And the Res-Q Ointment does leave a greasy film on the lips or other places one applies it. For an objective testing, I applied the Ointment to an abrasion I had on my elbow and for about three hours, there was a noticeable greasy spot on my skin there.

Despite the claims that Res-Q Ointment will heal the dry or broken skin, all the Res-Q Ointment did for me was stop the further damage. Even on the abrasion, there was no noticeable acceleration of the healing process (whereas, with something like Neosporin, there is). My lips remained fairly chapped and split, but they did not get worse. Once the flaky parts flaked off, my lips looked all right enough, but they were still not truly soft or kissable. They were more like "passable" than "healed." Anyone looking for a quick fix to soft, kissable lips (or elbows) will not find it with this product.

I tend to evaluate health and beauty products on three criteria: taste/scent, living up to the promised benefits, and price/value. On the taste/scent front Burt's Bees Res-Q Ointment is a disappointment. Would it have killed Doctor Burt's to make the product taste good as opposed to be light and vaguely oily? Would it not encourage people to use the product more if it had a sweet or fruity taste to it? Similarly, I was underwhelmed with the supposed benefits of this product. It was very easy to use, but it was underwhelming with its supposed rescuing qualities. It did a decent job of preventing further damage, but it was hardly a miracle salve and those who are fans of Burt's Bees products might do well to observe that it is oily and leaves a film wherever it is placed. It does not significantly accelerate healing or make one's lips luscious and kissable all of a sudden.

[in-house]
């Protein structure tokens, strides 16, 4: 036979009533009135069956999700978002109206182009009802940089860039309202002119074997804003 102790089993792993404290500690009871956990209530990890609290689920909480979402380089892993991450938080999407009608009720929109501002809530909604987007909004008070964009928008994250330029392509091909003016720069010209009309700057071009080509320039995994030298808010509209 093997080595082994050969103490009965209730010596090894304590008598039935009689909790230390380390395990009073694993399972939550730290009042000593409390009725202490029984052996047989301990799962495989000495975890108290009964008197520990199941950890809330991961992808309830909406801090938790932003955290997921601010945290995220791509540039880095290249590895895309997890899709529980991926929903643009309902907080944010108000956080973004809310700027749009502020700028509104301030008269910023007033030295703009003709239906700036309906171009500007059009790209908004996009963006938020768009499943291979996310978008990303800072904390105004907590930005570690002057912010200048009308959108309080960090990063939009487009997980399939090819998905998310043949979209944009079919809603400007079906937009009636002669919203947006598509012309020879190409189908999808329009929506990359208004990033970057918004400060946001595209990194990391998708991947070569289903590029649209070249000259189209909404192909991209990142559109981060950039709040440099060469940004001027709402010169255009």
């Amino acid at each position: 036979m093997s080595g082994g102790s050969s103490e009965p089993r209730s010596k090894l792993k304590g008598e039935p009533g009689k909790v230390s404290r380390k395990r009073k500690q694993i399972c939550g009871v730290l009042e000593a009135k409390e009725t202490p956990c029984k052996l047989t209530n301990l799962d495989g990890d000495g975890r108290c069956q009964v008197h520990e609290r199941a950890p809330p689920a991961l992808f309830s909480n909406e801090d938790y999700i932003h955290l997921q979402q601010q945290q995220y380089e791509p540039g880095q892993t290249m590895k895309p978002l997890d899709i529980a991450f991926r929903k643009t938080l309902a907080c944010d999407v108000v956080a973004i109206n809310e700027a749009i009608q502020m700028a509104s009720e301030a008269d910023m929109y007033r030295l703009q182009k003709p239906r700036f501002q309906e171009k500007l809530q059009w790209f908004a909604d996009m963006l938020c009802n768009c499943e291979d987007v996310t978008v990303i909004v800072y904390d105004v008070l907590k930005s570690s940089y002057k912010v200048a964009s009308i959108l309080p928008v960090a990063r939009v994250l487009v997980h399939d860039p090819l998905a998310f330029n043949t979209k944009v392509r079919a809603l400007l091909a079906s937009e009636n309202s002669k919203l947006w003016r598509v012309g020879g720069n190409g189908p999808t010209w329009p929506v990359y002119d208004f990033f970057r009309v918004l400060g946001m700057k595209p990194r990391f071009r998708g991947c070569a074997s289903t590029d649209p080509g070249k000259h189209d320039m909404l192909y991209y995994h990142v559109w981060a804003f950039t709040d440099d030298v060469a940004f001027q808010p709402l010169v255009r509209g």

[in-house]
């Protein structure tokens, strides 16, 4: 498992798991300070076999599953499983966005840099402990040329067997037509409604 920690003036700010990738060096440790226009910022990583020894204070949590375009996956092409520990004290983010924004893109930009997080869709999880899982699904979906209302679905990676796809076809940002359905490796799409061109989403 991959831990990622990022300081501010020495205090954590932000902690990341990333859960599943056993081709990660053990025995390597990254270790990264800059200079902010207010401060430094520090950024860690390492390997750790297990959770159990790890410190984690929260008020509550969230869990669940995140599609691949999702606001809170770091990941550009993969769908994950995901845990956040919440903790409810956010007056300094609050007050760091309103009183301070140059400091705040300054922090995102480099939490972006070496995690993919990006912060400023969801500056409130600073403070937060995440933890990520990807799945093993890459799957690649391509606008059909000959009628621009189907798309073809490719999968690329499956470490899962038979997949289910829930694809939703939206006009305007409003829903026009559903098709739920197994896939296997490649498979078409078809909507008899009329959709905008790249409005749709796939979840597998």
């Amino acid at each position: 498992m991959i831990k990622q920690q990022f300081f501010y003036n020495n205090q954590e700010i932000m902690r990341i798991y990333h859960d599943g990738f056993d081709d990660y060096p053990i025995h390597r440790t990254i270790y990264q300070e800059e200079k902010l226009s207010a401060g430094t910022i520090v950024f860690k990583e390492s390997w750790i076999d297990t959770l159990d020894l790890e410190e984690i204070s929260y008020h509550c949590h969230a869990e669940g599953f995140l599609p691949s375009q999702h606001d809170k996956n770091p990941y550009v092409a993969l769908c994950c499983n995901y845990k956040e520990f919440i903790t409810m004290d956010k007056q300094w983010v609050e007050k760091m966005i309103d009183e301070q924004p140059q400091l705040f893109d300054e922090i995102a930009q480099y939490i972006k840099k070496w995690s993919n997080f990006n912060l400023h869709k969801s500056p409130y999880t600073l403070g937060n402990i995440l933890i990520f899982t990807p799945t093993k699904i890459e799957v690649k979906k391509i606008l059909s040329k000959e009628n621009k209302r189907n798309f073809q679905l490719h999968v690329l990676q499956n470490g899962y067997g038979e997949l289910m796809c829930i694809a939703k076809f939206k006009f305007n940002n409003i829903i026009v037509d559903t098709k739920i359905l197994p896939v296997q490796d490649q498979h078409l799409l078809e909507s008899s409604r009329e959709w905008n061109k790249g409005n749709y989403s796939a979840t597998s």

The final nail in the coffin for me was the fact that this is expensive for what one gets. I am a fan of the "all-natural" cosmetics concept, but Doctor Burt's really wants consumers to pay for that! Loaded with vitamin E, Comfrey, lavender, wheat germ and olive oils, this has nothing in it that is unpronouncable. The Res-Q Ointment is not bad for a protectant (which is not what it is supposed to be). But at $5.00 for a .6 oz. container, the benefits make for a ridiculously poor overall value. There are other product that either do the same thing for less money or do what the Res-Q Ointment claims to do for a more reasonable price.

Either way, it is impossible for me to recommend this one and those who love Burt's Bees or Doctor Burt's products will find other products in the line better for their needs.

For other Burt's Bees or skin protectant reviews, please check out my takes on:
Burt's Bees Hand Salve
Burt's Bees Medicated Lip Balm
The Body Shop Strawberry Body Butter


For other health and beauty product reviews, please visit my index page by clicking here!

© 2011, 2009 W.L. Swarts. May not be reprinted without permission.